Interview: lydia luke & Lucy Foster Talk New Work as Part of “Behind Closed Doors”

“Behind Closed Doors”, an online showcase of new work exploring themes of sex, bodies and intimacy written by playwrights of underrepresented genders, is set to open tomorrow (Nov 16th). Lemon House Theatre Company are not only offering an evening of four new short plays, but they will follow up with a discussion panel to explore some of the ideas explored in the plays, with audiences contributing to discussion from the comfort of home. Here, two writers featured in the showcase, lydia luke and Lucy Foster, discuss their work from seedling to scratch night, their theatre highlights and their various influences…

lydia luke on “swallow”:

What was the catalyst for you to start work on this piece?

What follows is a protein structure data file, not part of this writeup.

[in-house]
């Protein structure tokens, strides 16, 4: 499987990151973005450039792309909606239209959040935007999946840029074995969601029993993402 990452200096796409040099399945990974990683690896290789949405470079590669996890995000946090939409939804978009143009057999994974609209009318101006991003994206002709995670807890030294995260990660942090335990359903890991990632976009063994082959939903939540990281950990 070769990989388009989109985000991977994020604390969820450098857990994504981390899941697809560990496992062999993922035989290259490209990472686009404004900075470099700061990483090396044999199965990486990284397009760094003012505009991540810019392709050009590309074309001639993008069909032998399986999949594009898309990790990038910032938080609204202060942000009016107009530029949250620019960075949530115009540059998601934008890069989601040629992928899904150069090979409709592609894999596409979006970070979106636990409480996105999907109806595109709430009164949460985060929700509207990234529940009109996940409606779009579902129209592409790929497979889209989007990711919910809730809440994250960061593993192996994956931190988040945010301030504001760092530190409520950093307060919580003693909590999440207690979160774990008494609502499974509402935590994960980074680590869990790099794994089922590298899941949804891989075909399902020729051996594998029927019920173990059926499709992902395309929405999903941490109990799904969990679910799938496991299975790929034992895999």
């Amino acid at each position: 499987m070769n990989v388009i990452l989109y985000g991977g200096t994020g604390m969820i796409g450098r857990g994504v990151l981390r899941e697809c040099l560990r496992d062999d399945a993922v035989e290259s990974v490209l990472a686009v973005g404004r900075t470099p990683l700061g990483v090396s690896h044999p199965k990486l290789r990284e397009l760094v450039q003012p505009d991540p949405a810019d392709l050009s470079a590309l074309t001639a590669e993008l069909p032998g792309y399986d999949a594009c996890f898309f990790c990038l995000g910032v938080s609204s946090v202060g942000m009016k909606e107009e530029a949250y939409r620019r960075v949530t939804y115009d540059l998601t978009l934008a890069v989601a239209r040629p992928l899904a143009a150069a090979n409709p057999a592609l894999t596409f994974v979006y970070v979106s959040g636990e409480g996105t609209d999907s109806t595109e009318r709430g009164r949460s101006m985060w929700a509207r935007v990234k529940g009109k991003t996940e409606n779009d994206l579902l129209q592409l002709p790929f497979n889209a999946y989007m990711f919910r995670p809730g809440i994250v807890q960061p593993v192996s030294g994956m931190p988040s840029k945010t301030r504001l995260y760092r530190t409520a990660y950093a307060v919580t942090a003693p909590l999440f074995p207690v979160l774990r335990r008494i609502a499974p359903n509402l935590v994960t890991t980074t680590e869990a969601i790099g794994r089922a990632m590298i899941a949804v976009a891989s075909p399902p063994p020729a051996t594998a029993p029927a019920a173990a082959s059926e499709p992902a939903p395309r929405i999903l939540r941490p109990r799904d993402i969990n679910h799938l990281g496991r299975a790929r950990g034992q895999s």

Honestly? I was doing the Royal Court’s Intro to Playwriting and I heard an idea for a play that was so good I wanted to steal it. I didn’t but I did write a very rough short play where the characters didn’t have any names and only said one word at a time. I built ‘swallow’ off that.

Through which lens(es) does your work explore sex, bodies and intimacy?

I’d say through a real life. ‘swallow’ is about situationship. The sex is so intense and the intimacy is precarious and can’t be fully enjoyed. I hope I’m answering the question properly.

When it comes to conversations around sex and relationships, what do you consider to be particularly refreshing, lacking or problematic?

I think honesty is refreshing.

In terms of lacking, I think theatre’s current representation of sex and/or relationships can feel a bit scholarly. It doesn’t seem to translate how fucking intense the whole ordeal can feel. I think music is the only art form that gets it right. Poetry too.